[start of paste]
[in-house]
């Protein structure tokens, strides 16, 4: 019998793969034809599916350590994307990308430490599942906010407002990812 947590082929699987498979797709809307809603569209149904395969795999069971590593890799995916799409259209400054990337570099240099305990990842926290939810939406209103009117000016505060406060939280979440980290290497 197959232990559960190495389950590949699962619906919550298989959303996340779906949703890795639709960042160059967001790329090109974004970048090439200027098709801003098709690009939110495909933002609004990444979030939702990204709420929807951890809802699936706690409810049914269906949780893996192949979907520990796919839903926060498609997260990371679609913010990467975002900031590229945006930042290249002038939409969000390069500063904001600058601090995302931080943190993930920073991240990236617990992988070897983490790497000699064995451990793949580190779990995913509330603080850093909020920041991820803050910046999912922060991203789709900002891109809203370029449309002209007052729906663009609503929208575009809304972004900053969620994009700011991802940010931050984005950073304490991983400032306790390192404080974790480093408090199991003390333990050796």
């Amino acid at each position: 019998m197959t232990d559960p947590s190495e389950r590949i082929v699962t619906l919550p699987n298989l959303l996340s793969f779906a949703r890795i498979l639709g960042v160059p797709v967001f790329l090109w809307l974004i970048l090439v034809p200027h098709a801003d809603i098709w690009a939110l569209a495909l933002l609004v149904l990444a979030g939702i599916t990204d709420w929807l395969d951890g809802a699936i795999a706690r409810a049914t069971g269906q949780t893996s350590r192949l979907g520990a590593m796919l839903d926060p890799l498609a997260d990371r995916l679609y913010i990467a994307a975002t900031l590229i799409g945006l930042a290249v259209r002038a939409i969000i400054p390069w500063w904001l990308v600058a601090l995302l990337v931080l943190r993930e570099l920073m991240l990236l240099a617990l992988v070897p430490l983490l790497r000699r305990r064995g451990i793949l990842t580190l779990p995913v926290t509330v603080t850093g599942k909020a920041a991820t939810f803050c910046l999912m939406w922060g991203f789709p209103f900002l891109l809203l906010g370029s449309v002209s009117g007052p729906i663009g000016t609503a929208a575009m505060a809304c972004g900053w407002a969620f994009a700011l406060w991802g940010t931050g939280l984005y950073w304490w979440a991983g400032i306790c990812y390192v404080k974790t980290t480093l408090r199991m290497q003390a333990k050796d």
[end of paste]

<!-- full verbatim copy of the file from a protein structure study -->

[in-house]
């Protein structure tokens, strides 16, 4: 019998793969034809599916350590994307990308430490599942906010407002990812 947590082929699987498979797709809307809603569209149904395969795999069971590593890799995916799409259209400054990337570099240099305990990842926290939810939406209103009117000016505060406060939280979440980290290497 197959232990559960190495389950590949699962619906919550298989959303996340779906949703890795639709960042160059967001790329090109974004970048090439200027098709801003098709690009939110495909933002609004990444979030939702990204709420929807951890809802699936706690409810049914269906949780893996192949979907520990796919839903926060498609997260990371679609913010990467975002900031590229945006930042290249002038939409969000390069500063904001600058601090995302931080943190993930920073991240990236617990992988070897983490790497000699064995451990793949580190779990995913509330603080850093909020920041991820803050910046999912922060991203789709900002891109809203370029449309002209007052729906663009609503929208575009809304972004900053969620994009700011991802940010931050984005950073304490991983400032306790390192404080974790480093408090199991003390333990050796």
């Amino acid at each position: 019998m197959t232990d559960p947590s190495e389950r590949i082929v699962t619906l919550p699987n298989l959303l996340s793969f779906a949703r890795i498979l639709g960042v160059p797709v967001f790329l090109w809307l974004i970048l090439v034809p200027h098709a801003d809603i098709w690009a939110l569209a495909l933002l609004v149904l990444a979030g939702i599916t990204d709420w929807l395969d951890g809802a699936i795999a706690r409810a049914t069971g269906q949780t893996s350590r192949l979907g520990a590593m796919l839903d926060p890799l498609a997260d990371r995916l679609y913010i990467a994307a975002t900031l590229i799409g945006l930042a290249v259209r002038a939409i969000i400054p390069w500063w904001l990308v600058a601090l995302l990337v931080l943190r993930e570099l920073m991240l990236l240099a617990l992988v070897p430490l983490l790497r000699r305990r064995g451990i793949l990842t580190l779990p995913v926290t509330v603080t850093g599942k909020a920041a991820t939810f803050c910046l999912m939406w922060g991203f789709p209103f900002l891109l809203l906010g370029s449309v002209s009117g007052p729906i663009g000016t609503a929208a575009m505060a809304c972004g900053w407002a969620f994009a700011l406060w991802g940010t931050g939280l984005y950073w304490w979440a991983g400032i306790c990812y390192v404080k974790t980290t480093l408090r199991m290497q003390a333990k050796d």